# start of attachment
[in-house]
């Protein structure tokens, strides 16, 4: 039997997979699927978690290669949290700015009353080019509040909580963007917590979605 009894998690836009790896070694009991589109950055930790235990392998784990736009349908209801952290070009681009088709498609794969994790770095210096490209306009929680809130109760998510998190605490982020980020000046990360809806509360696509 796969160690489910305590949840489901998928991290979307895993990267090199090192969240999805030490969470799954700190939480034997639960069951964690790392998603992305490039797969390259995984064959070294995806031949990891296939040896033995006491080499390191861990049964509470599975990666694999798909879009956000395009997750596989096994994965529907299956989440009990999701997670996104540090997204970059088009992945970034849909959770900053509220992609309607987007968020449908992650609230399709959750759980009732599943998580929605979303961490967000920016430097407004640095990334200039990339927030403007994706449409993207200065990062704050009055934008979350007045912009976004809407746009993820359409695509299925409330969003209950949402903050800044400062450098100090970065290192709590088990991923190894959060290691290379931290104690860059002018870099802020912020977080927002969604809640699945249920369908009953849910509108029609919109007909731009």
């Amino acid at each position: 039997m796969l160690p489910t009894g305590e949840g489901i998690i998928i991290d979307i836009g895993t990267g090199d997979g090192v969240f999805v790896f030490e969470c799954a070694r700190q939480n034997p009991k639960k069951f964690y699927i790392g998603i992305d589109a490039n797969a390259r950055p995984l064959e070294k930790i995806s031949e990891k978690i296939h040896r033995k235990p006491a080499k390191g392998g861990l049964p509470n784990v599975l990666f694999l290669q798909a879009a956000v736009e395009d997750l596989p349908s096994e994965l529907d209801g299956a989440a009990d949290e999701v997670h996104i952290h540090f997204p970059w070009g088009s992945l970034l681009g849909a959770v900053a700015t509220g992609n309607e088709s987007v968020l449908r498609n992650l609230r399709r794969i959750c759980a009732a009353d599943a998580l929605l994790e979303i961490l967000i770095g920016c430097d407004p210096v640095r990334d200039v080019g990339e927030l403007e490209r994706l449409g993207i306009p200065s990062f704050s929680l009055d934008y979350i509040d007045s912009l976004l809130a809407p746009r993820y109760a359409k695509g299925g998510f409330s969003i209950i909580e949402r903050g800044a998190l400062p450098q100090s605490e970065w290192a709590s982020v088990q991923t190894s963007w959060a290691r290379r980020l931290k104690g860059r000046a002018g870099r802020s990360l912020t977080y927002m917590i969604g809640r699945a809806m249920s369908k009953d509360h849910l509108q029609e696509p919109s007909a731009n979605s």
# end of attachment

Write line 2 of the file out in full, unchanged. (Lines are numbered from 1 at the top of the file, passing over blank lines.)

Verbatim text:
């Protein structure tokens, strides 16, 4: 039997997979699927978690290669949290700015009353080019509040909580963007917590979605 009894998690836009790896070694009991589109950055930790235990392998784990736009349908209801952290070009681009088709498609794969994790770095210096490209306009929680809130109760998510998190605490982020980020000046990360809806509360696509 796969160690489910305590949840489901998928991290979307895993990267090199090192969240999805030490969470799954700190939480034997639960069951964690790392998603992305490039797969390259995984064959070294995806031949990891296939040896033995006491080499390191861990049964509470599975990666694999798909879009956000395009997750596989096994994965529907299956989440009990999701997670996104540090997204970059088009992945970034849909959770900053509220992609309607987007968020449908992650609230399709959750759980009732599943998580929605979303961490967000920016430097407004640095990334200039990339927030403007994706449409993207200065990062704050009055934008979350007045912009976004809407746009993820359409695509299925409330969003209950949402903050800044400062450098100090970065290192709590088990991923190894959060290691290379931290104690860059002018870099802020912020977080927002969604809640699945249920369908009953849910509108029609919109007909731009």